Saturday, 21 August 2010
A mixed bag
I'm not yet managing a habit here, and again it means I'll end up rushing through writing up what I've been reading, just because I'd like this to be as up to date as possible, and if it was then perhaps I'd do better at keeping it that way.
First, my tomatoes.
What you can see there is my main tomato trough: the picture was taken around ten days ago, and it's all a bit bedraggled and sorry-looking. Since then I've had about 60 ripe tomatoes from it and there are more again still unripe, and of course several other plants scattered around the garden. I am rich with lycopene.
I alluded in my last post to book 38, The Second Shift, again by Hochschild, and in a way there's not much more to say about it than there was about The Time Bind. But then, it still seems worth saying again. She looks very carefully at time management and household resource decisions, particularly when it comes to which partner works and for how long, and then who takes care of the "second shift" of housework and childcare (with the basic contention that it is still (or was, when she was writing) the woman in a partnership who does most of this shift, regardless of how many hours each partner works in the "first shift"). Somehow it doesn't come across as raving irrational feminism, and in fact doesn't really make recommendations at all, but simply by observation and copious quotes makes a telling, and worrying, point.
I also mentioned RD Laing - 39 Sanity, madness and the family turned out to be a truly fascinating account of Laing's views about medical diagnoses of schizophrenia. It relates a little to the last book because it achieves so much of its power through direct quotes without all that much narrative or commentary from the authors. This technique might be seen as a little sneaky here because he has a reasonably controversial view - that "schizophrenia", while being a convenient term for a set of symptoms or behaviours, does not have causes typically identified by the medical profession, but instead describes thought patterns and "mystification" caused, or at least amplified to the point of distress, by family members and the way they relate to the sufferer. He uses examples of parents who have devised complex systems of communication to each other about the patient and conspicuously use these in front of her (including some really obvious nodding and winking) while at the same time insisting repeatedly that she is unfoundedly paranoid and has delusions that they are conspiring against her. Each chapter looks at a different patient, and several are followed with appendices of tables which contrast a patient's self-description, her parent's view in the same area, and the interviewer's observation.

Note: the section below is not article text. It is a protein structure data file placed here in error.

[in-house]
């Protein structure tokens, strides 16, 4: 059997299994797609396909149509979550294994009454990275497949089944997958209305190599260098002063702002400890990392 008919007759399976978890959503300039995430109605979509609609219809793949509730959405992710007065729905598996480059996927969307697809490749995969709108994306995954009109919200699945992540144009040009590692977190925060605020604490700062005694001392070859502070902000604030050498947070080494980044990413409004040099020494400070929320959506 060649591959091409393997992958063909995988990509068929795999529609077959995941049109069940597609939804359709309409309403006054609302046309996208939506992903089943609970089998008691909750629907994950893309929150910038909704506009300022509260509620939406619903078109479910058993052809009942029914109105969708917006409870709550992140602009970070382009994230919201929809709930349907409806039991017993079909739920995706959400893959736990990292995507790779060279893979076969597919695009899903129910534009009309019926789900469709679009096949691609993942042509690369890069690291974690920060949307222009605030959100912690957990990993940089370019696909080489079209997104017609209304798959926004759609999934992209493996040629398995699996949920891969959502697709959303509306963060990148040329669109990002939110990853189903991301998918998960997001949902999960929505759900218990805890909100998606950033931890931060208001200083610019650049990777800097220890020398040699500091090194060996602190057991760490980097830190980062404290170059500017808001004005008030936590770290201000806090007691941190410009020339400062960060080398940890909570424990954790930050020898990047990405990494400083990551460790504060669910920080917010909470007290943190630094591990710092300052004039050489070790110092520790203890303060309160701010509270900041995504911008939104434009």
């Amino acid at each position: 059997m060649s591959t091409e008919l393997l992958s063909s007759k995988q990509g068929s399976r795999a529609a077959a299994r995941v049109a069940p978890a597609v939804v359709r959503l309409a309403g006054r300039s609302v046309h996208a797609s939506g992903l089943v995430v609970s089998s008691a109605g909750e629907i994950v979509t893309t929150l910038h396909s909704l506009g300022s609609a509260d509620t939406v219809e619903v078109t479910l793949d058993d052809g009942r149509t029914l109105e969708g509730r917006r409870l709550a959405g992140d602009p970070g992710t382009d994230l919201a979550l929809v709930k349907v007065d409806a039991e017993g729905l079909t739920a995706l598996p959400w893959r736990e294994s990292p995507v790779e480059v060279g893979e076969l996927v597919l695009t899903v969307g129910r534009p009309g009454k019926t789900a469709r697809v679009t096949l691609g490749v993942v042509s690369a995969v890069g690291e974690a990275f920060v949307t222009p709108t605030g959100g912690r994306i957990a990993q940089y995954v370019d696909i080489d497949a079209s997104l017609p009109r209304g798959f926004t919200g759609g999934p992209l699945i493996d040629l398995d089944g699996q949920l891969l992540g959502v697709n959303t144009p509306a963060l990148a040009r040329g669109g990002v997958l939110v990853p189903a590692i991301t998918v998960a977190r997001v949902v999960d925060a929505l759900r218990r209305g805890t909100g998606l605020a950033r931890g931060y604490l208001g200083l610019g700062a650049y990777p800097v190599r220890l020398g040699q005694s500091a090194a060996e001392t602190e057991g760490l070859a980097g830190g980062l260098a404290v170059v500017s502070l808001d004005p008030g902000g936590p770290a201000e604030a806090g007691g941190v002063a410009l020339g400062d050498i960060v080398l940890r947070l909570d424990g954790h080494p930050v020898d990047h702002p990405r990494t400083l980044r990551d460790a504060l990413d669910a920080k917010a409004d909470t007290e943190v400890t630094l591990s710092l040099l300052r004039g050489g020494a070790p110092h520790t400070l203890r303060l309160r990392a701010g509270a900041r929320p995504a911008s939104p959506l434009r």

As I say, fascinating, if not in itself convincing (it seems to need a companion volume with some real theory in it) and again quite troubling.